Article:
If you are drowning in student loan debt or struggling to repay your loans, filing for bankruptcy may now be a viable option for you. Recently the Justice Department (“DOJ”) and Department of Education announced new guidelines making it easier for debtors to discharge student loans in bankruptcy. This is an exciting development for people with student loan debt as previously attempting to eliminate student loans in bankruptcy proved impractical and burdensome. In this blog we will discuss the “undue hardship” test and the new guidelines provided by the Department of Education and DOJ.
Undue Hardship Test
Prior to the new guidelines, to discharge student loans in bankruptcy, a debtor must pass the “undue hardship” test set forth in Brunner v. New York State Higher Education Services Corp., 831 F.2d 395 (2d Cir. 1987) (In re Brunner). Pursuant to In re Brunner, to discharge student loans in bankruptcy, a debtor must establish:
- That they cannot maintain a “minimal” standard of living based on their income and expenses if required to repay the student loans;
- That additional circumstances exist indicating the inability to repay the loans for a significant period; and
- That they made “good faith” efforts to repay the loans.
In re Brunner, 831 F.2d 395.
With the burden on the Debtor to establish these factors, courts often required debtors to provide meticulous student loan records, proof of income and expenses, and other documents. Even after providing these documents, courts reluctantly found the student loans dischargeable. Instead, suggesting debtors apply for repayment or loan forgiveness programs. The few successful cases involved debtors who were rendered disabled and unable to make a living in the future.
New Guidelines for Discharging Student Loans
Given the difficulties and lack of clarify in passing the “undue hardship” test, the Department of Education provided new guidelines to the DOJ with the aim of providing clearer and fairer standards to debtors attempting to discharge student loans. The guidance provides that attorneys for the DOJ will stipulate to the facts demonstrating the debt imposes an undue hardship when three conditions are satisfied:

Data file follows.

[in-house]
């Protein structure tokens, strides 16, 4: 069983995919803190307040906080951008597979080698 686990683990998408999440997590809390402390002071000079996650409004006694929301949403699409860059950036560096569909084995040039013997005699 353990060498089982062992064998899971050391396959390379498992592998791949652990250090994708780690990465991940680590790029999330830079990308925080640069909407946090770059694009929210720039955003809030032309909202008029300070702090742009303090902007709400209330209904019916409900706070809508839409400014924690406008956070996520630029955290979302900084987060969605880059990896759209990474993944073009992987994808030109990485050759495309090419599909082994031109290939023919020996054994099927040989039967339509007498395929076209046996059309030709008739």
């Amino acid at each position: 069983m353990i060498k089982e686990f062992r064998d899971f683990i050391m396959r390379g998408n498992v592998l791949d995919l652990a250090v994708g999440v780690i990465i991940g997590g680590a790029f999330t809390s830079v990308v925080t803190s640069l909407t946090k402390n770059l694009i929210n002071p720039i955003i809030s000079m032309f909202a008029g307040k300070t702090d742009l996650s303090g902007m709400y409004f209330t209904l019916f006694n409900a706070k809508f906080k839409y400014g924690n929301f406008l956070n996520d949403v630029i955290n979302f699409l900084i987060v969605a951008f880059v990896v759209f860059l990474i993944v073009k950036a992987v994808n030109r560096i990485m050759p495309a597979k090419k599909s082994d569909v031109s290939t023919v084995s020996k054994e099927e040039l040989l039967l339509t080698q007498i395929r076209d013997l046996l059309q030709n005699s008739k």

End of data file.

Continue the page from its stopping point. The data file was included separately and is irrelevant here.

“(1) the debtor presently lacks an ability to repay the loan;
(2) the debtor’s inability to pay the loan is likely to persist in the future; and
(3) the debtor has acted in good faith in the past in attempting to repay the loan.”
Guidance For Department Attorneys Regarding Student Loan Bankruptcy Litigation, Nov. 17, 2022, at 1. https://www.justice.gov/civil/page/file/1552681/download.
For the DOJ attorney to recommend the debt be discharged, the debtor will need to provide documents to support their case and fill out an attestation form.
More specifically, for the first test to be satisfied, the DOJ will look at the IRS standards of living to assess whether the debtor is able to maintain a “minimal standard of living” if required to repay the student loan debt. Practically speaking it appears that most debtors filing Chapter 7 bankruptcy would pass this prong with relative ease.
For the second test to be met, the DOJ will be looking for future circumstances that would prevent the debtor from being able to repay the student loan debt for a significant portion of the repayment period. For instance, they will assess whether the debtor is over the age of 65, has a disability, has been unemployed for a long period of time, or graduated more than 10 years ago.
For the third test to be established, debtors must show that they made a “good faith” effort to repay the loans. This would include a history of repaying the loans or applying for a deferment or forbearance of the loans. This test also appears to be relatively easy to pass as long as no fraud is found.
Even if these three prongs are not met, the DOJ may agree to “partially” discharge some of the debt. Altogether, this is an exciting development for debtors as there has been much uncertainty on whether student loans can be discharged in bankruptcy. Previously, meeting the Brunner test has been challenging and different judges have ruled differently.
Contact DebtPros Now to Eliminate Your Student Loans
If you have student loan debt and are struggling to repay your loans, contact us now at (312) 883-5422 to speak with one of our experienced bankruptcy lawyers. Whether you file a Chapter 7 or Chapter 13 bankruptcy case, your student loan debt may be eligible for discharge under the new guidelines discussed in this blog.
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